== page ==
A Newry woman who spat in a police officer’s face and struck out at another has been given the chance to escape prison time.
A district judge told the 33-year-old that she must attend a rehabilitation programme for 12 weeks or face four months behind bars.
Catherine McMillan, of Chequer Court, pleaded guilty to two counts of assault on police, disorderly behaviour and criminal damage at Newry Magistrates’ Court on Wednesday.
She appeared via videolink from Hydebank.
Court heard that the defendant had been granted bail at her last appearance but had been unable to perfect an address.
The charges which she faced were accrued during two incidents within one month of each other.
Court heard that on October 15, at around 12.43am, police were alerted by a member of the public who spotted McMillan hitting the window of a house on Canal Street, Newry, with the end of a traffic cone.
One witness videoed the incident on their phone.
Officers spoke to the homeowner who was not in a position to provide a statement.
They later called at the defendant’s home and cautioned her for the offence.
As she was conveyed to a cell van McMillan asked why she was being arrested.
When the defendant was informed of the offence she replied: “Sure that was hours ago.”
McMillan was taken to Banbridge Custody Suite and continued to be aggressive.
Later when interviewed the defendant claimed she could not remember the incident or her arrest due to alcohol.
The second office occurred on November 8. At 6.58pm police were tasked to Newry bus station where an intoxicated female was refusing to leave a bus.
Officers arrived to find McMillan, who smelt of alcohol, was unsteady on her feet, had slurred speech and glazed eyes.
When police offered to assist the defendant, she told them to “f*** off” several times.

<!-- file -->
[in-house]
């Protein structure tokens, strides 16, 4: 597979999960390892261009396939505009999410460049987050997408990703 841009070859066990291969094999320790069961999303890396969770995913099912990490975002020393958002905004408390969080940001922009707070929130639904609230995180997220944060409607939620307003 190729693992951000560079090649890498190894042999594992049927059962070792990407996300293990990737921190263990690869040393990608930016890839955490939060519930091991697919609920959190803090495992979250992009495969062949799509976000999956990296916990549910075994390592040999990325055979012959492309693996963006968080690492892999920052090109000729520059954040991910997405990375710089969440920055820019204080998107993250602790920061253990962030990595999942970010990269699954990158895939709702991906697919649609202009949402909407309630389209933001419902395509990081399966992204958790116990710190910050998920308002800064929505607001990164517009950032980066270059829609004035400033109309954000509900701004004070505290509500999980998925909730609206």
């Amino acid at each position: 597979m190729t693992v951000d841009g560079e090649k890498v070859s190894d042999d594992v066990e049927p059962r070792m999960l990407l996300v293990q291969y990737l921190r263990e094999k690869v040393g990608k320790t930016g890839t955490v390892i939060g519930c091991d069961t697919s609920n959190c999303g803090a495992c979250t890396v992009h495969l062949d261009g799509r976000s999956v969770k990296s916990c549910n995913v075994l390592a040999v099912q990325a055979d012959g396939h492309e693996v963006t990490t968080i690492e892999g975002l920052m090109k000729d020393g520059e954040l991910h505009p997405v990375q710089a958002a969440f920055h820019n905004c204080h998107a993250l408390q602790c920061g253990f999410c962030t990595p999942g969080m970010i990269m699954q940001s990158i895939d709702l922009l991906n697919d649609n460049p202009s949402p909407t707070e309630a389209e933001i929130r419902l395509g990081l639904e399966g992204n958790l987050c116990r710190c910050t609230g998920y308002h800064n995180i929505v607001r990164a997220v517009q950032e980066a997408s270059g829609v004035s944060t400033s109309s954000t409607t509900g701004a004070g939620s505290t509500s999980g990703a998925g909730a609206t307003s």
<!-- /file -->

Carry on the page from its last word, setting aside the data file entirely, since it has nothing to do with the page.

As they tried to give McMillan a lift home, she struck one officer on the left side of his face.
Whilst restrained the defendant then spat in the face of another officer.
Defence counsel commented that McMillan had spent her 33rd birthday in custody and this was her first time behind bars.
He added that most of the defendant’s prior offences had been down to “difficulties with vehicle transport”.
District Judge Eamon King commented that alcohol had been a major factor in the past.
Court heard that McMillan was a mother of three and had recently lost her partner.
Defence counsel stated: “She has struggled, and this has seen the resurfacing of her difficulties with alcohol.”
In explaining the incident at Newry bus centre, he said: “Ms McMillen was distressed, and alcohol had been taken; her world collapsed with the passing of her partner.”
He added on the other occasion that the defendant had fallen into “a peer group that are not too unfamiliar to the court and no good for her”.
It was revealed that McMillan had placed herself in Sister Consilio’s for her alcohol problem but left after just eight days.
District Judge King stated: “There is one way I can deal with this – you are in the throes of an alcohol addiction and the only way out is to abstain from alcohol.
“Last time you didn’t stay the recommended 12 weeks at Sister Consilio’s but in Hydebank you can’t get alcohol.”
He added: “The difficulty with Sister Consilio’s is that you can walk out whenever you want, you can’t walk out of Hydebank.”
District Judge King told the defendant that he would defer sentencing on these matters to allow her to complete the 12-week programme.
The case will return on February 6 for sentencing.
McMillan was warned if she did not attend Sister Consilio’s she would be facing up to four months in prison.
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